The Farm

One couple finds a different path for their young family.

Written and photographed by Karim Shamsi-Basha

Noah Sanders harvested kale and broccoli for dinner while his boys climbed the shed nearby.

The Sanders’ farm is a family affair with Noah, 29, his wife Dorothy, 28, three young boys and a fourth on the way. The farm is located near Sylacauga in East Alabama and yields greens, broccoli, tomatoes, okra, cabbage, and other mouth-watering veggies. They also produce chicken, rabbit, and pork during season.

Noah employs the no-till method. Instead of turning the dirt every year, he leaves it undisturbed and covers it with mulch. The process prevents the need for weeding and using pesticides. No-till farming increases the amount of water and organic matter in the soil, and improves the cycling of nutrients.

“Our production method involves copying the way the soil and plants live and stay happy and produce the healthiest food. We’re basically duplicating the way the earth lives. When you treat the soil that way, it gets better every year, and you get healthier plants with less disease,” Noah says.

Noah sells his produce at Pepper Place Farmers Market and through a small membership program—about 20 families, mostly in Birmingham. They receive a box of meat and vegetables every two weeks. In addition, a few restaurants including Hot & Hot, Oven Bird, Bottega, and Bettola buy his produce.

Farming is more than a way to make a living for Noah.

“I feel farming is what I’m called to be at this season in my life. Being a farmer sits well with my values of wanting to be with my family and a steward of this earth. I love producing from, and healing, the land. We do it in a way that serves our community and connects with the people around us.”

Noah’s method of no-till farming is popular and continues to grow. Many leave the land undisturbed and allow the biology of the soil to work—the magic of nature, instead of human hands. The microorganisms living in the soil feed on the mulch, and in turn produce nutrients for the plants. Noah focuses on allowing the delicate ecosystem to perform, instead of forcing it to perform.

“The process has worked for us,” Noah says. “I have a friend in Africa who taught me this way of farming. He manages a huge no-till farm. People all over the world use this method. It doesn’t have to be expensive since we don’t use much machinery or tools. We work with nature.”

The key for Noah has been keeping his farm on a small scale so he can tend to his family. Dorothy homeschools the children in the morning, and later in the day they play and help their father. The farm serves the purposes of being a source of living, and one big playground.

“This farm has taught me something about family: Relationships are the most important. When there’s no motor running, I’m able to chat with my boys while working. They have no idea when they play next to me, they’re learning,” Noah said. “We believe in the value of these relationships, they’re the reasons we’re farming. My wife is my primary coworker, as a result our family is stronger.”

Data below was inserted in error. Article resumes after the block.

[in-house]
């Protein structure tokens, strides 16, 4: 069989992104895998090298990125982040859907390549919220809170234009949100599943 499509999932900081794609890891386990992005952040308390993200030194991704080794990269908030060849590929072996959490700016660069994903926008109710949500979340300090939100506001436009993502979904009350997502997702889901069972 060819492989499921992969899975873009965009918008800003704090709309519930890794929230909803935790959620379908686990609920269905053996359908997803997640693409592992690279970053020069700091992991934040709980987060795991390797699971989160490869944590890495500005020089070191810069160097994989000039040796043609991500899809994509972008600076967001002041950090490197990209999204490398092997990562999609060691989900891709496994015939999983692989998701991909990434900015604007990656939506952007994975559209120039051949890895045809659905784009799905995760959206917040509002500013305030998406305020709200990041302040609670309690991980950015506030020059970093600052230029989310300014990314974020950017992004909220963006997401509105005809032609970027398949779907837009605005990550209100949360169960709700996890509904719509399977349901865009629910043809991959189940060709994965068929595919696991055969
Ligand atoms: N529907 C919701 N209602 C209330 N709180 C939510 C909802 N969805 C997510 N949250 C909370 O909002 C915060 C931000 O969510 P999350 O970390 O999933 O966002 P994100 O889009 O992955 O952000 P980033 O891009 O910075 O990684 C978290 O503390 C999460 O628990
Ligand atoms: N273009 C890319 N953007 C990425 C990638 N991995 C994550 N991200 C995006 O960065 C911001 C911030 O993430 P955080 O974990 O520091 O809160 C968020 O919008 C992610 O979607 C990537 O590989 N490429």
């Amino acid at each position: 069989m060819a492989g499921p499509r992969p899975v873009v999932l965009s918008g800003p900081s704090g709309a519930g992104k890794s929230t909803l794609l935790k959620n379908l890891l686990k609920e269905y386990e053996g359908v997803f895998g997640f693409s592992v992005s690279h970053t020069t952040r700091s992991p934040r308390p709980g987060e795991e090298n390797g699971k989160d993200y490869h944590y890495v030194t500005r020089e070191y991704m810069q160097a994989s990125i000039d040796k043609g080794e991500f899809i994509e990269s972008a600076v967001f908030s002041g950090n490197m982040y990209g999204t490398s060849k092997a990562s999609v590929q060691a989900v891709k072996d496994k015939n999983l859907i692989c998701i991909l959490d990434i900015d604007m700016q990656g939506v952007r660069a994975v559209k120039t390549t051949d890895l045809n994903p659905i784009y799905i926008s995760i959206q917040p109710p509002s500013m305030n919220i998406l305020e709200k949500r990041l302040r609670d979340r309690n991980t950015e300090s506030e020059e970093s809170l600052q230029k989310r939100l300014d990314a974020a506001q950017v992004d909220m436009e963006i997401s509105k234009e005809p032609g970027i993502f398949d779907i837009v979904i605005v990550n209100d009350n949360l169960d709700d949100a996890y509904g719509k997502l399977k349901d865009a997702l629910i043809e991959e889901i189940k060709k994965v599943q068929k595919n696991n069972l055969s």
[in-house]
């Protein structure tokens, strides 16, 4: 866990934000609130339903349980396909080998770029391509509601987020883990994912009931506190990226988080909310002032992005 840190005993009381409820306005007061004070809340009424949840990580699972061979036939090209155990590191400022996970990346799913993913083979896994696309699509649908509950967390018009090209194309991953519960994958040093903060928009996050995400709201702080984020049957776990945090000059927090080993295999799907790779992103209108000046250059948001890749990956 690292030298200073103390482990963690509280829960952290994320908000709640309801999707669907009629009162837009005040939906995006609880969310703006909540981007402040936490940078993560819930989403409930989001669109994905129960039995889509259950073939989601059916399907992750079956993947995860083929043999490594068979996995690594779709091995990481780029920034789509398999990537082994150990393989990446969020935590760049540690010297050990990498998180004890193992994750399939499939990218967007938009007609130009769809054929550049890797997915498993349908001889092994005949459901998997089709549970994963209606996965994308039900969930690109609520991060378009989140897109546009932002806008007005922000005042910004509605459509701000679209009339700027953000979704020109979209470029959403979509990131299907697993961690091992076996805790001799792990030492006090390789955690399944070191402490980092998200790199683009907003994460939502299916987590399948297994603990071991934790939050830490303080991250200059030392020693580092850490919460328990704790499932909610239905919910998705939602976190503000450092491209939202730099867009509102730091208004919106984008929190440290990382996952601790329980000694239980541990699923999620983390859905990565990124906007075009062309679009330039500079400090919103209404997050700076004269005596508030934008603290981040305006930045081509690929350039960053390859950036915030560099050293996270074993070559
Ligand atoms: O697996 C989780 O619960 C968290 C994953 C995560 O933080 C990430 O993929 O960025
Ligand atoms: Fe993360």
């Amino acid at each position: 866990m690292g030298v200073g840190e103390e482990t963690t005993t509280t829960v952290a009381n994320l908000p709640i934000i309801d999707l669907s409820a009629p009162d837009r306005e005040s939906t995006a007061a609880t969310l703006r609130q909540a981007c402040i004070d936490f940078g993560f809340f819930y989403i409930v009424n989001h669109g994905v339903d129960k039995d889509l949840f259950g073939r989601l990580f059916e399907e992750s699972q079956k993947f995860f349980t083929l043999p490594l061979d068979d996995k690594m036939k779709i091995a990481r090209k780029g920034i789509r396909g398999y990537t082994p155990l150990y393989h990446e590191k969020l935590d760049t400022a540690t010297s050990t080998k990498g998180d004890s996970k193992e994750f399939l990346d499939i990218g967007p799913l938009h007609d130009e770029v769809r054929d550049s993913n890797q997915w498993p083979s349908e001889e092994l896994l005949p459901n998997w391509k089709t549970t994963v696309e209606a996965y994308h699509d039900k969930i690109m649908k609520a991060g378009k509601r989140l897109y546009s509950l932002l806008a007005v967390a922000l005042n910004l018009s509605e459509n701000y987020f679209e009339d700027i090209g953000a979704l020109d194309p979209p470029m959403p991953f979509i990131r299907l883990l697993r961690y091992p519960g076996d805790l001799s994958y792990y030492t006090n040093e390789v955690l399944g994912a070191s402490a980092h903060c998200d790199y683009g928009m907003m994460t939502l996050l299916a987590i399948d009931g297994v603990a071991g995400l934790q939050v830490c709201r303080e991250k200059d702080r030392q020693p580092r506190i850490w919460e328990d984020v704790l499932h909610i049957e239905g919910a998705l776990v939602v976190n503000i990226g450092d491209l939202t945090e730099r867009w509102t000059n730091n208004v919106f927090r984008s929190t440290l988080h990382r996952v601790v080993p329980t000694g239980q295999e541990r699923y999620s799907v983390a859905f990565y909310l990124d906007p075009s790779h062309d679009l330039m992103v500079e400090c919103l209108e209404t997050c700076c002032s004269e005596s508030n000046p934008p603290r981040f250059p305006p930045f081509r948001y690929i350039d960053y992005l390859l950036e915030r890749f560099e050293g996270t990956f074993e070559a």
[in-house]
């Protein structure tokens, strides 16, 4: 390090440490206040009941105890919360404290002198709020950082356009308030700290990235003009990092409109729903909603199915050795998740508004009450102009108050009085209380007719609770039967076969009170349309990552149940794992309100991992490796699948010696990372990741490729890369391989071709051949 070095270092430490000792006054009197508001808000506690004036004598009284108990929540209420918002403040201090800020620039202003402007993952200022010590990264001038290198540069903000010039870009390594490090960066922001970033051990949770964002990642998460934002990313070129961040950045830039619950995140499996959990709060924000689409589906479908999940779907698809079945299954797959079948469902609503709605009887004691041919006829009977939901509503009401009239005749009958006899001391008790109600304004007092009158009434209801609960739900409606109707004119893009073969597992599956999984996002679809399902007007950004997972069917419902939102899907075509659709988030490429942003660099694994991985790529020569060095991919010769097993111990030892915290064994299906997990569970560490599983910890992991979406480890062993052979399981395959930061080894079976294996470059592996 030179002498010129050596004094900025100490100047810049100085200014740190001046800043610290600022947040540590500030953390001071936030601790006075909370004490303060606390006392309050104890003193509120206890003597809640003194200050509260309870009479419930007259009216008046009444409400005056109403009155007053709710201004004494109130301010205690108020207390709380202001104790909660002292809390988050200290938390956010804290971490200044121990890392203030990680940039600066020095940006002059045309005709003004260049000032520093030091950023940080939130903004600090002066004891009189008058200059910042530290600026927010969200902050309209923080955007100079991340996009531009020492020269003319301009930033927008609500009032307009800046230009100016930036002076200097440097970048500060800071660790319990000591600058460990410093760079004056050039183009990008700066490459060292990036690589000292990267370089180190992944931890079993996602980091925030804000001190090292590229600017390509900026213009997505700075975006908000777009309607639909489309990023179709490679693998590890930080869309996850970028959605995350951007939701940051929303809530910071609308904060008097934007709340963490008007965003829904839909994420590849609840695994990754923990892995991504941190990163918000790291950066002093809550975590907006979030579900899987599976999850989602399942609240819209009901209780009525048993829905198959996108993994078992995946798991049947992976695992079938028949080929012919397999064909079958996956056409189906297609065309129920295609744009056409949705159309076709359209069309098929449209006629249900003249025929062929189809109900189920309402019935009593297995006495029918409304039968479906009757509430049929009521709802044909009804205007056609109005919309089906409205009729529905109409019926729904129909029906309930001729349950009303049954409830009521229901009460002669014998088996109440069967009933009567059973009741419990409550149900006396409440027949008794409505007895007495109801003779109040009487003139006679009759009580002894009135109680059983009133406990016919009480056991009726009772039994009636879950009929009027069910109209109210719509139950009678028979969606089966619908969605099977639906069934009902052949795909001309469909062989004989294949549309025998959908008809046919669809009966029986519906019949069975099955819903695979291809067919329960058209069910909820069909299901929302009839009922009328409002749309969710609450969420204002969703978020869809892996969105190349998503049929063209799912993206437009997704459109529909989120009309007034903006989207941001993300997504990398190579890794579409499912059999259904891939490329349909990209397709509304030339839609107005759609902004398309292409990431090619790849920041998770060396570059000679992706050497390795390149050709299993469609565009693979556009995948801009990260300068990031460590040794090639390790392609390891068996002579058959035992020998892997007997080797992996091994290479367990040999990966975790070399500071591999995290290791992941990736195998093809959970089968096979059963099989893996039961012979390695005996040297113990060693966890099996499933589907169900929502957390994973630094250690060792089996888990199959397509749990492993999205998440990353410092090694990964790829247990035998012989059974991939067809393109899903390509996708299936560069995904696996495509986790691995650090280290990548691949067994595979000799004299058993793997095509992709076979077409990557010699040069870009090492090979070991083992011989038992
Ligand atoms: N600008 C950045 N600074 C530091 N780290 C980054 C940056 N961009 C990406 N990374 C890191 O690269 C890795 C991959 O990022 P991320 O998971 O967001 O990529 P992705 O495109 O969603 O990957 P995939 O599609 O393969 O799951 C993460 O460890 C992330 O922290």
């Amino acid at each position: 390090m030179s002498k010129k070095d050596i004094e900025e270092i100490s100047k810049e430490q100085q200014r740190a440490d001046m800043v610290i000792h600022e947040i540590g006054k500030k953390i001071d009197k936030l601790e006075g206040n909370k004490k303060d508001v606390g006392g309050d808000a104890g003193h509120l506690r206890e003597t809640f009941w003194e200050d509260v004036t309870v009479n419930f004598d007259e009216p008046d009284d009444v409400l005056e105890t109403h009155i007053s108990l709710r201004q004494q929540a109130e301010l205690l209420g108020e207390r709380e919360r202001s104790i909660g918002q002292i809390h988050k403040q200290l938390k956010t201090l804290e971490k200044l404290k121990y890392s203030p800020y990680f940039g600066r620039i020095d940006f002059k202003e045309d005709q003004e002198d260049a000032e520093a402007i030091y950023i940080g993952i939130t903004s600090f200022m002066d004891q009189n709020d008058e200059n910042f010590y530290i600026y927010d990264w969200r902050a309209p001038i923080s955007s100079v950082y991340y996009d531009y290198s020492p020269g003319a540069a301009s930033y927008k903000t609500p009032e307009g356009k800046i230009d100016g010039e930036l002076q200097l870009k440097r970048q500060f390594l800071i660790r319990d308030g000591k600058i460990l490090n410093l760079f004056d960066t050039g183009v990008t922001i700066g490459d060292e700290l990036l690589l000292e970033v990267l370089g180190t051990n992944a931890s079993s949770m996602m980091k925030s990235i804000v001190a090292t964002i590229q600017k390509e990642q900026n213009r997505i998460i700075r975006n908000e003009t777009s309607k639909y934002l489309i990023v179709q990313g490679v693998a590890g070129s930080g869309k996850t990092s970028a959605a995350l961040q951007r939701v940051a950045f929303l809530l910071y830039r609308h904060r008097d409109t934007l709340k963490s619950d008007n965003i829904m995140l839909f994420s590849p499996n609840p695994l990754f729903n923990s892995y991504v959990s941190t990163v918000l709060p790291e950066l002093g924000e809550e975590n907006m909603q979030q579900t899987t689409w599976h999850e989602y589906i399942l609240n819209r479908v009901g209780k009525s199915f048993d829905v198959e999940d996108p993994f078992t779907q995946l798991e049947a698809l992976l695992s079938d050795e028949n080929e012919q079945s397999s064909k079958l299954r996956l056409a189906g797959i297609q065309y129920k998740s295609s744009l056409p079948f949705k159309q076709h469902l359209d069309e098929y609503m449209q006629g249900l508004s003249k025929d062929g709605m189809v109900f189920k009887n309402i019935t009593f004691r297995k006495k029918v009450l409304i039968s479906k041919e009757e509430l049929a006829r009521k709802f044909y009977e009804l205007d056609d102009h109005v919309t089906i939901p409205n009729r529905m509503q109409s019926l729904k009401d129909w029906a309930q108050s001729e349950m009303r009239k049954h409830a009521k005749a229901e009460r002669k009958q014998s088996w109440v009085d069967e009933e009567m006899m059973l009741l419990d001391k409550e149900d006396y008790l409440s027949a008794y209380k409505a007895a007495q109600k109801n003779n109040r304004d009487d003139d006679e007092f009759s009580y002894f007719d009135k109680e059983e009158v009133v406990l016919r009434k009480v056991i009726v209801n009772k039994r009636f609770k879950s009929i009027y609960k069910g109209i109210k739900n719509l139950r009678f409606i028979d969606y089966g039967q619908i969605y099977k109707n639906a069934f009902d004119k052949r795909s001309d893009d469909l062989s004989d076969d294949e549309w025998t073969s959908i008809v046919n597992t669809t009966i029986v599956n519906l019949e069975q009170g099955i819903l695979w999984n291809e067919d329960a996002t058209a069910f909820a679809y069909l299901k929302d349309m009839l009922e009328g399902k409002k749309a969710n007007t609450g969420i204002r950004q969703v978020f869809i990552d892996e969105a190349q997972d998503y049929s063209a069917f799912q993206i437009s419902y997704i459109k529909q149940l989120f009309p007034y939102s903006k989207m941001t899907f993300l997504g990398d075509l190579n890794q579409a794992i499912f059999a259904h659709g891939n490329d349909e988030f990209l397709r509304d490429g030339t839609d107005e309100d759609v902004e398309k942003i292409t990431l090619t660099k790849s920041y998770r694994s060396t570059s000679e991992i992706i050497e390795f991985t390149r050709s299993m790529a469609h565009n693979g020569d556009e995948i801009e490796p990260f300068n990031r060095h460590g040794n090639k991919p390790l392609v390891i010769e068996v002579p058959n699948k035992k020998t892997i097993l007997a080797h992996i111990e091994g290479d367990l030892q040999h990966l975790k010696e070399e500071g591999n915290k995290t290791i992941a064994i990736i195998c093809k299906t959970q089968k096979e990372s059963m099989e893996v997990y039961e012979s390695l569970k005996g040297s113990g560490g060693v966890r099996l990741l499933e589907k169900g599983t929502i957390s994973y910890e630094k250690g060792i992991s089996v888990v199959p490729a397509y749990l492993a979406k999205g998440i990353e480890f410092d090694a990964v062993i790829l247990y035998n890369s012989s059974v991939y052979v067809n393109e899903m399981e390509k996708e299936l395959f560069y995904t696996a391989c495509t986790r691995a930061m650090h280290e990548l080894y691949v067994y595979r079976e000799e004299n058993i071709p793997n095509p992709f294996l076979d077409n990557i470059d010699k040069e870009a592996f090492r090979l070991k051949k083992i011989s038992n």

Noah and Dorothy have put much thought in the way they harvest the land and invest in their homestead. Raising a family on the farm may not be a favorite for everyone. It takes much work and discipline.

“I want to provide for my kids, and I want work to be attractive to them. When I model joyful, wholehearted work, they’ll appreciate it when they’re older,” Noah says.

For Dorothy, being a part of the family farm might as well be living the dream.

“My husband is able to be a part of the boys’ lives every day, and I’m a part of their life. I like us all working together. They appreciate how blessed they are,” Dorothy says, adding with a smile, “I love our homestead.”

In addition to keeping the home and schooling the children, Dorothy helps Noah on the farm when needed. The two have mapped out a way of life simple yet precious, uncomplicated yet rich.

“I feel as a wife and a mother I have a vital role. Now with the boys older, schooling keeps me busy on the home front,” Dorothy says. “I love living in the country with my family. We have different seasons. Making the home on the farm one of joy and bounty, that’s what makes it fulfilling.”

Noah called it a day and walked in with his boys, who had mud up to their knees from playing in the pond while he checked on early blooms at the orchard. He washed the fresh broccoli and kale to accompany the chicken for dinner, while she ushered the children in to take their baths.

Dorothy sums up their family-farm life with this. “Living on our family farm is the life I would want to buy if I had all the money in the world.” 

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